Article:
I prepared an essay on writing prompts that I shared with the group before I read my poetry, most of which was inspired by the April daily writing prompts. So I thought this blog might be as good a place as any to share my essay with the rest of the world:
As poets and writers, we all have had times when the muse seems to be on vacation, and even though we feel a need or desire to write, ideas seem to be in short supply. One of the best ways to get the creative juices flowing is with "writing prompts" - ideas from others to inspire you to write.
There are a number of books on writing, and poetry writing in particular, that not only offer good general advice on improving your product, but also several suggestions for writing exercises. Here are some of my favorites:
• Writing Down the Bones, by Natalie Goldberg
• The Practice of Poetry: Writing Exercises From Poets Who Teach, by Robin Behn and Chase Twitchell
• The Poet's Companion: A Guide to the Pleasures of Writing Poetry, by Kim Addonizio and Dorianne Laux
• The Ode Less Travelled: Unlocking the Poet Within, by Stephen Fry
• The Poetry Home Repair Manual: Practical Advice for Beginning Poets, by Ted Kooser
All of the above books are available through Amazon.com. I should mention another book of note:
Challenges for the Delusional: Peter Murphy's Prompts and the Poems They Inspired (Jane Street Press, 2012): This anthology features some of the best poems written during Peter Murphy's famous Winter Poetry And Prose Getaway, held at the Jersey shore every January for the last 18 years. The book includes many of the "infamous and eccentric" prompts offered by organizer Murphy, so you can try your hand at some of them yourself. Even better, if you ever get the chance to attend this conference (held every year on Martin Luther King Day weekend), it is well worth it. The book isn't on Amazon.com, but it can be found at www.janestreet.org/press, or visit http://murphywriting.com/ for information on the book and Murphy's sponsored conferences and seminars.
In addition, there are a number of websites out there that offer writing prompts on a regular basis. One that I've been following for years is the "Poetic Asides" blog, run on the Writer's Digest website by poet and editor Robert Lee Brewer. He offers a weekly poetry prompt every Wednesday, and followers post their poems that resulted from the prompt. In April and November he offers daily prompts, and he has contests and other challenges throughout the year. A group of us blog members actually put together an anthology of our poems written from these challenges, called Prompted: An International Collection of Poems (Published by RLYB, 2011). It's available on Amazon.com.
Every April for the last five years, I have been following the "Poem-a-Day Challenge" at Poetic Asides, and by the end of the month I have at least thirty poems, some of which are actually worthy of shopping for publication. This year I tried something different: I combined the prompts from that blog with those from Maureen Thorson's "NaPoWriMo" blog, which is active only during April, and I used both prompts each day to write at least one poem. The results were intriguing and often surprising: for instance, one day I had to write a lullaby about food; another I had to write a sonnet with a "doomsday" theme.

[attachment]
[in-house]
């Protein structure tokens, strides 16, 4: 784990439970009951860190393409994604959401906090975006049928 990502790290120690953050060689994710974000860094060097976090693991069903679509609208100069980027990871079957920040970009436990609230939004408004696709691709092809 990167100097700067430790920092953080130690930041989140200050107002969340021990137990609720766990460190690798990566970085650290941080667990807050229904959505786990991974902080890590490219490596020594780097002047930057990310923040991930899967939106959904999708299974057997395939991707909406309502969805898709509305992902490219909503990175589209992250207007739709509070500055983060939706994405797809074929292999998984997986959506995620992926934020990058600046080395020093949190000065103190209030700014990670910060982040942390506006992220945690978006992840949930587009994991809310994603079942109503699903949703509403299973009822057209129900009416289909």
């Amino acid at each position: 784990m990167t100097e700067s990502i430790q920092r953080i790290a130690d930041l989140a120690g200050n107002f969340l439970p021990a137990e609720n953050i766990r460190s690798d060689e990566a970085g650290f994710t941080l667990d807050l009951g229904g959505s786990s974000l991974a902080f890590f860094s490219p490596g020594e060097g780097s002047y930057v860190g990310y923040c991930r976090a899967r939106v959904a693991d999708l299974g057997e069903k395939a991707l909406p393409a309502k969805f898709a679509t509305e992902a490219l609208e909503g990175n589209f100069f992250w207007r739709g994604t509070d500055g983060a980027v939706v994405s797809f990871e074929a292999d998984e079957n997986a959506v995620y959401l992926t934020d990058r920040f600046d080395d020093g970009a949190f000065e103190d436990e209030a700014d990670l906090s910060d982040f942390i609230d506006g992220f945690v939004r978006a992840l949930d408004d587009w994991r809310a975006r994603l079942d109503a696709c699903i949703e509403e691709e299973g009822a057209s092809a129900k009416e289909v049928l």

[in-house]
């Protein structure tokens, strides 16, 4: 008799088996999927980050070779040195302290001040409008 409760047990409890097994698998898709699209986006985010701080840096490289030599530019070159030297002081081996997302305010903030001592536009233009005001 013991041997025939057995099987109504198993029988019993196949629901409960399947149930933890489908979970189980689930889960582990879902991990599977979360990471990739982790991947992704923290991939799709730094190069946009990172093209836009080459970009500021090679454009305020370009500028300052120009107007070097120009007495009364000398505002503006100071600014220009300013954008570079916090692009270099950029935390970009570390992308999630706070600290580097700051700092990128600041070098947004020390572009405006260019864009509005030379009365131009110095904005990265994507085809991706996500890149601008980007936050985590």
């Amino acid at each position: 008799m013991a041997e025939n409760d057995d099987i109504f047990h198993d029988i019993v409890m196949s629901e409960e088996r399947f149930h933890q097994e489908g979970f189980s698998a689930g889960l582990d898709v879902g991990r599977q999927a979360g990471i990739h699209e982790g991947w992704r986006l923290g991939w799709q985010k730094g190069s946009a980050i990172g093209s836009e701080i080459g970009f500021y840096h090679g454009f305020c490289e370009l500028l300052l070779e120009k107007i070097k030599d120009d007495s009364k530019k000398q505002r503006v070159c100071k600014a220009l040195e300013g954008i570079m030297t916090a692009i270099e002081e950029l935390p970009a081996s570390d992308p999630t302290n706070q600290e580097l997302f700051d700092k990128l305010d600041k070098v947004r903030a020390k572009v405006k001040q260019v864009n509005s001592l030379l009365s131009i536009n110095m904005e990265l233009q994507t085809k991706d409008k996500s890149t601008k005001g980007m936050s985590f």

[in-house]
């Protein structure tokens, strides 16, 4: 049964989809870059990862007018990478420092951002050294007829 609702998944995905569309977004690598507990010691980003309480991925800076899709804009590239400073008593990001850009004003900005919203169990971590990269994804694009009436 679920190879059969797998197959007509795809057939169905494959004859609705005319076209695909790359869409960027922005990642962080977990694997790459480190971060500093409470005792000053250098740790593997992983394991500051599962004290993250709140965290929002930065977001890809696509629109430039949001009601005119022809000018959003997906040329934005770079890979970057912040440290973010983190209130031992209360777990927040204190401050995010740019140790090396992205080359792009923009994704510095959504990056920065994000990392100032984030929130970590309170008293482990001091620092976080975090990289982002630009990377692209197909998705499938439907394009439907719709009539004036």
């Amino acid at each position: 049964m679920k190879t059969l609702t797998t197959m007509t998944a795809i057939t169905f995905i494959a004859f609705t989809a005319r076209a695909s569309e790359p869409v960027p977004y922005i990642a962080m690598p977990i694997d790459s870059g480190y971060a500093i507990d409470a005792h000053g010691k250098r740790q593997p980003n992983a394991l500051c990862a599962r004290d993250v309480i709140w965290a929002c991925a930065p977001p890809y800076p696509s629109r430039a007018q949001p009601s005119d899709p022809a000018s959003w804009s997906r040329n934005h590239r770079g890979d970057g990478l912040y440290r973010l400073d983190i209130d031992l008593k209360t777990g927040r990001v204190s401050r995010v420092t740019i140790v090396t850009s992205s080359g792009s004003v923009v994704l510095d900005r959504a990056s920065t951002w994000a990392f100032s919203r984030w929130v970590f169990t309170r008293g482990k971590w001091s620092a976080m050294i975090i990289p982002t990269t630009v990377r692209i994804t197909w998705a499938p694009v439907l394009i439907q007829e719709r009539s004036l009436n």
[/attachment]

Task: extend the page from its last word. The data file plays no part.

As I said previously, writing workshops are one of the best ways to be spurred by ideas to create good poetry. I was very fortunate to have worked with poet Jane Hirshfield at the Palm Beach Poetry Festival in January 2011. Jane offered this detailed prompt, which she called our "poetry palette", on the first day of the workshop, and we used it as a basis for several writing exercises (or "experiments", as she called them) throughout the week. I got some pretty good poems out of this workshop, and one of them, a sonnet called "Two Writers", was published last year in Writer's Digest. Here is the prompt (as best as I could reconstruct it from my workshop notes):
Make a list of words or phrases, about three to five each, but no more than seven, in the following categories:
• colors (some of which can be "made up")
• descriptive sounds
• sensation of touch
• places, general or specific
In addition, include one each of the following:
• something "worn" or "worn out"
• a scientific fact
• something lost
• a word you like
Now, using your lists as a "word bank" (or "palette"), try to use at least one item from each list in a poem. Write the following:
1. A poem that incorporates loss in some way. Try to include the scientific fact.
2. A poem using the "worn out" thing as the entrance point of the poem.
3. A poem that begins with an imperative or command, or makes a request.
4. A poem that contains an explicit speech act (such as a conversation) and mentions a body part.
5. Two poems - one short and one longer - that use the "favorite word", or another favorite word if you prefer.